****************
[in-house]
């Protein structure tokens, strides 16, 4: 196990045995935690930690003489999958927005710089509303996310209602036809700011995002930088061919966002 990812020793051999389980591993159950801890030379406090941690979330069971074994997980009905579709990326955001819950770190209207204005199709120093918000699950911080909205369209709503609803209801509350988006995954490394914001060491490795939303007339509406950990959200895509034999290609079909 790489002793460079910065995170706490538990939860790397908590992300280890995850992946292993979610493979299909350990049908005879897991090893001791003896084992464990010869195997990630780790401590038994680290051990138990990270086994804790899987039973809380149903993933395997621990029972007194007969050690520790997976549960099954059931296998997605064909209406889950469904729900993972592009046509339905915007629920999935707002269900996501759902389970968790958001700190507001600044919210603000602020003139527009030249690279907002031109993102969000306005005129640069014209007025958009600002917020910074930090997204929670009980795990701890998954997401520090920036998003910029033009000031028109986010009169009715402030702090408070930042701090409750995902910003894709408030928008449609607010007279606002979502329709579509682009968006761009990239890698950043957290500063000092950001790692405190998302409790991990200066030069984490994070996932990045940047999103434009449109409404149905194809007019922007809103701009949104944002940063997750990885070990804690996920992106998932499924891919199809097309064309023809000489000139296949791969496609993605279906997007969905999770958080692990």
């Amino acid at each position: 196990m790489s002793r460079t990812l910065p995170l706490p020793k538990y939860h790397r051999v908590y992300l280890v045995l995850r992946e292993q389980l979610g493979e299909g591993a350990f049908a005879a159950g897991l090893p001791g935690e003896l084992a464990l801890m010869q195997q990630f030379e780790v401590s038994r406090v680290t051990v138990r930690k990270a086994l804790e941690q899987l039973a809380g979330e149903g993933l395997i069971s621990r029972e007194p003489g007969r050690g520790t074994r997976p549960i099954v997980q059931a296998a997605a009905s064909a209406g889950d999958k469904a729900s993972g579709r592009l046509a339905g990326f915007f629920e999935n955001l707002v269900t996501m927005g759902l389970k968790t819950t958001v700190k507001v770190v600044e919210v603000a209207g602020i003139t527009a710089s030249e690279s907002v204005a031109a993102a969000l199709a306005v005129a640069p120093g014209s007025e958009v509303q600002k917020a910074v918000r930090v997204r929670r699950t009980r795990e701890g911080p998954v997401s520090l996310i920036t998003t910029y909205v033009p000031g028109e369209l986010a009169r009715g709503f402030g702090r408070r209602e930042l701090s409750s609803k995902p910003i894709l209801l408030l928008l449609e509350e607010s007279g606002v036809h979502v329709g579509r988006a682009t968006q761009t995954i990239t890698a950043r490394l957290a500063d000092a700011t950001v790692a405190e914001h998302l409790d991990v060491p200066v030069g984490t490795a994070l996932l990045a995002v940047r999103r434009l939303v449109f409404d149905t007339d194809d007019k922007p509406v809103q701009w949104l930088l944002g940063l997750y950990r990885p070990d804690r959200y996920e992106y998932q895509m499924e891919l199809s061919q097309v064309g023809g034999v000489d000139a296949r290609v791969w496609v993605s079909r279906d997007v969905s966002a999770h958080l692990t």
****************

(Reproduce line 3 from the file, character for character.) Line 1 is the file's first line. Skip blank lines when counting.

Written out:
């Amino acid at each position: 196990m790489s002793r460079t990812l910065p995170l706490p020793k538990y939860h790397r051999v908590y992300l280890v045995l995850r992946e292993q389980l979610g493979e299909g591993a350990f049908a005879a159950g897991l090893p001791g935690e003896l084992a464990l801890m010869q195997q990630f030379e780790v401590s038994r406090v680290t051990v138990r930690k990270a086994l804790e941690q899987l039973a809380g979330e149903g993933l395997i069971s621990r029972e007194p003489g007969r050690g520790t074994r997976p549960i099954v997980q059931a296998a997605a009905s064909a209406g889950d999958k469904a729900s993972g579709r592009l046509a339905g990326f915007f629920e999935n955001l707002v269900t996501m927005g759902l389970k968790t819950t958001v700190k507001v770190v600044e919210v603000a209207g602020i003139t527009a710089s030249e690279s907002v204005a031109a993102a969000l199709a306005v005129a640069p120093g014209s007025e958009v509303q600002k917020a910074v918000r930090v997204r929670r699950t009980r795990e701890g911080p998954v997401s520090l996310i920036t998003t910029y909205v033009p000031g028109e369209l986010a009169r009715g709503f402030g702090r408070r209602e930042l701090s409750s609803k995902p910003i894709l209801l408030l928008l449609e509350e607010s007279g606002v036809h979502v329709g579509r988006a682009t968006q761009t995954i990239t890698a950043r490394l957290a500063d000092a700011t950001v790692a405190e914001h998302l409790d991990v060491p200066v030069g984490t490795a994070l996932l990045a995002v940047r999103r434009l939303v449109f409404d149905t007339d194809d007019k922007p509406v809103q701009w949104l930088l944002g940063l997750y950990r990885p070990d804690r959200y996920e992106y998932q895509m499924e891919l199809s061919q097309v064309g023809g034999v000489d000139a296949r290609v791969w496609v993605s079909r279906d997007v969905s966002a999770h958080l692990t």